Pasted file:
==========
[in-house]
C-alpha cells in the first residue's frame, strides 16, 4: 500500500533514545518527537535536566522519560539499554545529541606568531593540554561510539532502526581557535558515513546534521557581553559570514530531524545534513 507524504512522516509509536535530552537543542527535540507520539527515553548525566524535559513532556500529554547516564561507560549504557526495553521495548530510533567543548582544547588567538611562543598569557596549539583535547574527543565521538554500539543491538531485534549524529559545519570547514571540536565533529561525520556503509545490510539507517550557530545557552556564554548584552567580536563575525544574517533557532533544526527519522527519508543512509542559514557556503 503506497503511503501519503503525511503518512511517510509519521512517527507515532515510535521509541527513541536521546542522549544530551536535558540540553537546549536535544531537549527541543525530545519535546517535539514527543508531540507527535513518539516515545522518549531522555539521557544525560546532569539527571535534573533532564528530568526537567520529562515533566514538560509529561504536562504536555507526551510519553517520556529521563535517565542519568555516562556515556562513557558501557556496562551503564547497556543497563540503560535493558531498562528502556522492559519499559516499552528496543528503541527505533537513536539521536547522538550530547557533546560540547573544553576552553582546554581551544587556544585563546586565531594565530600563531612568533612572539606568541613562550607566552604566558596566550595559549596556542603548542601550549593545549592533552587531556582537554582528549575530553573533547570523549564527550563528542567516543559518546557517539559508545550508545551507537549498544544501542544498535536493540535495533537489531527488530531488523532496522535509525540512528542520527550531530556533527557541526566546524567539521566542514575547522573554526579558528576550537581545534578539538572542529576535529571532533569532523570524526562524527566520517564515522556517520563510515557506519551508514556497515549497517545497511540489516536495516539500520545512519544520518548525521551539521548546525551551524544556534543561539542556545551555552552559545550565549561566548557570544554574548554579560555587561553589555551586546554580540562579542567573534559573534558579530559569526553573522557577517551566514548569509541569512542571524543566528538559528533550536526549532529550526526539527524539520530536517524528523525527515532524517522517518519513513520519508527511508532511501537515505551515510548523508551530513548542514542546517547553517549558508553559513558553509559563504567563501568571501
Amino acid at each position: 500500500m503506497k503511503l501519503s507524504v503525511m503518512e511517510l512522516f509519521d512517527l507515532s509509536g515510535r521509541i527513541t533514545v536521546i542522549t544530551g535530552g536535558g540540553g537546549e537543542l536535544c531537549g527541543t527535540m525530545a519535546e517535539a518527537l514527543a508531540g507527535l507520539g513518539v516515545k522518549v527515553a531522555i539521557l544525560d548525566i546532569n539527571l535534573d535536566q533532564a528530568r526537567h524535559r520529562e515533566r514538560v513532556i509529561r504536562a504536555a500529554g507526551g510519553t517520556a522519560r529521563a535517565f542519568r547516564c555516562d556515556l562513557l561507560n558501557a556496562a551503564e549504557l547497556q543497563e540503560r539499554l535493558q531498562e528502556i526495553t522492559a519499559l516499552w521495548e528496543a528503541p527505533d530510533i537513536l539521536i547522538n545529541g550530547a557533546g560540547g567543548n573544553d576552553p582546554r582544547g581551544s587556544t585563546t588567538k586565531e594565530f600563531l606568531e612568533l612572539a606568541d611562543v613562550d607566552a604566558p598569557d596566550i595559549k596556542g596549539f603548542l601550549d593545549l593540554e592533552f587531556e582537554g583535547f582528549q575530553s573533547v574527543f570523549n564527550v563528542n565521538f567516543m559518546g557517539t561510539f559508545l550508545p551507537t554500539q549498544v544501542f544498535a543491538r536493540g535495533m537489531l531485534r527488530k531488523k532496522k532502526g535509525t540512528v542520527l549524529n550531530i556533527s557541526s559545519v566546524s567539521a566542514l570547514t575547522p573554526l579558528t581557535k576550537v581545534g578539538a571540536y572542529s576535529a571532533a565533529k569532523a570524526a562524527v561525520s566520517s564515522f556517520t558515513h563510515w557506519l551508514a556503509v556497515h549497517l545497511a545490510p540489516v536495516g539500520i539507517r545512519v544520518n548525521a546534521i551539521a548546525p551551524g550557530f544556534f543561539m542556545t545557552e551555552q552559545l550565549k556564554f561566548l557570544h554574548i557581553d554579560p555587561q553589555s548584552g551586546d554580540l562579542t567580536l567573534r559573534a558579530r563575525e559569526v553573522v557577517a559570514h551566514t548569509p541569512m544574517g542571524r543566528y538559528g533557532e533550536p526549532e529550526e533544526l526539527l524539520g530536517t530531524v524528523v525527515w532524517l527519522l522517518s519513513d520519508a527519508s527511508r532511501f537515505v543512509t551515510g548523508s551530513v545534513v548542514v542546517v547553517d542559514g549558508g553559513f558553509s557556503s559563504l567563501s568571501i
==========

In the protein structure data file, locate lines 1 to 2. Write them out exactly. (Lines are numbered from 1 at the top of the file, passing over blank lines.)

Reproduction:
[in-house]
C-alpha cells in the first residue's frame, strides 16, 4: 500500500533514545518527537535536566522519560539499554545529541606568531593540554561510539532502526581557535558515513546534521557581553559570514530531524545534513 507524504512522516509509536535530552537543542527535540507520539527515553548525566524535559513532556500529554547516564561507560549504557526495553521495548530510533567543548582544547588567538611562543598569557596549539583535547574527543565521538554500539543491538531485534549524529559545519570547514571540536565533529561525520556503509545490510539507517550557530545557552556564554548584552567580536563575525544574517533557532533544526527519522527519508543512509542559514557556503 503506497503511503501519503503525511503518512511517510509519521512517527507515532515510535521509541527513541536521546542522549544530551536535558540540553537546549536535544531537549527541543525530545519535546517535539514527543508531540507527535513518539516515545522518549531522555539521557544525560546532569539527571535534573533532564528530568526537567520529562515533566514538560509529561504536562504536555507526551510519553517520556529521563535517565542519568555516562556515556562513557558501557556496562551503564547497556543497563540503560535493558531498562528502556522492559519499559516499552528496543528503541527505533537513536539521536547522538550530547557533546560540547573544553576552553582546554581551544587556544585563546586565531594565530600563531612568533612572539606568541613562550607566552604566558596566550595559549596556542603548542601550549593545549592533552587531556582537554582528549575530553573533547570523549564527550563528542567516543559518546557517539559508545550508545551507537549498544544501542544498535536493540535495533537489531527488530531488523532496522535509525540512528542520527550531530556533527557541526566546524567539521566542514575547522573554526579558528576550537581545534578539538572542529576535529571532533569532523570524526562524527566520517564515522556517520563510515557506519551508514556497515549497517545497511540489516536495516539500520545512519544520518548525521551539521548546525551551524544556534543561539542556545551555552552559545550565549561566548557570544554574548554579560555587561553589555551586546554580540562579542567573534559573534558579530559569526553573522557577517551566514548569509541569512542571524543566528538559528533550536526549532529550526526539527524539520530536517524528523525527515532524517522517518519513513520519508527511508532511501537515505551515510548523508551530513548542514542546517547553517549558508553559513558553509559563504567563501568571501